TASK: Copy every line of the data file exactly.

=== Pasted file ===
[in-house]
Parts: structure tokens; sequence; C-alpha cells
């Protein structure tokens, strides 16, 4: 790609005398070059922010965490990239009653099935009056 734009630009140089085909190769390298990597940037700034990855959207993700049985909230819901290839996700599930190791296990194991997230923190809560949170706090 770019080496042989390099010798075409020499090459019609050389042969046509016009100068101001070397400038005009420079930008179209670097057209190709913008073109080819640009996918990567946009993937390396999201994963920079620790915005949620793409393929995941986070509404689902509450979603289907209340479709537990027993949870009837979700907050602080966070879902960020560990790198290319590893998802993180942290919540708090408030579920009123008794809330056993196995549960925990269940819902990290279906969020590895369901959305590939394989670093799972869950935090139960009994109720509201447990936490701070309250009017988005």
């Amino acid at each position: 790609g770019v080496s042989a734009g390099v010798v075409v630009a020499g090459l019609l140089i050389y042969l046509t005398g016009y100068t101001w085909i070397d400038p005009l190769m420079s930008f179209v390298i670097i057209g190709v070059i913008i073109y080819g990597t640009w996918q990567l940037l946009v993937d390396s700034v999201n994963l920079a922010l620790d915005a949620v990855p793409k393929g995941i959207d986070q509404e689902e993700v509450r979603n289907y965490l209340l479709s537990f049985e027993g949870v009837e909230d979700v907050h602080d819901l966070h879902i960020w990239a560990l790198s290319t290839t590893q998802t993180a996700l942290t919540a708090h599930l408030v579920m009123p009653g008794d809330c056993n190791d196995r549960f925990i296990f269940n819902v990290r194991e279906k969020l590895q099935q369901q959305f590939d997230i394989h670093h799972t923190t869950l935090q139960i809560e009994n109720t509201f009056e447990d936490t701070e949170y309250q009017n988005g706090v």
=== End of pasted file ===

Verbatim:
[in-house]
Parts: structure tokens; sequence; C-alpha cells
């Protein structure tokens, strides 16, 4: 790609005398070059922010965490990239009653099935009056 734009630009140089085909190769390298990597940037700034990855959207993700049985909230819901290839996700599930190791296990194991997230923190809560949170706090 770019080496042989390099010798075409020499090459019609050389042969046509016009100068101001070397400038005009420079930008179209670097057209190709913008073109080819640009996918990567946009993937390396999201994963920079620790915005949620793409393929995941986070509404689902509450979603289907209340479709537990027993949870009837979700907050602080966070879902960020560990790198290319590893998802993180942290919540708090408030579920009123008794809330056993196995549960925990269940819902990290279906969020590895369901959305590939394989670093799972869950935090139960009994109720509201447990936490701070309250009017988005």
């Amino acid at each position: 790609g770019v080496s042989a734009g390099v010798v075409v630009a020499g090459l019609l140089i050389y042969l046509t005398g016009y100068t101001w085909i070397d400038p005009l190769m420079s930008f179209v390298i670097i057209g190709v070059i913008i073109y080819g990597t640009w996918q990567l940037l946009v993937d390396s700034v999201n994963l920079a922010l620790d915005a949620v990855p793409k393929g995941i959207d986070q509404e689902e993700v509450r979603n289907y965490l209340l479709s537990f049985e027993g949870v009837e909230d979700v907050h602080d819901l966070h879902i960020w990239a560990l790198s290319t290839t590893q998802t993180a996700l942290t919540a708090h599930l408030v579920m009123p009653g008794d809330c056993n190791d196995r549960f925990i296990f269940n819902v990290r194991e279906k969020l590895q099935q369901q959305f590939d997230i394989h670093h799972t923190t869950l935090q139960i809560e009994n109720t509201f009056e447990d936490t701070e949170y309250q009017n988005g706090v």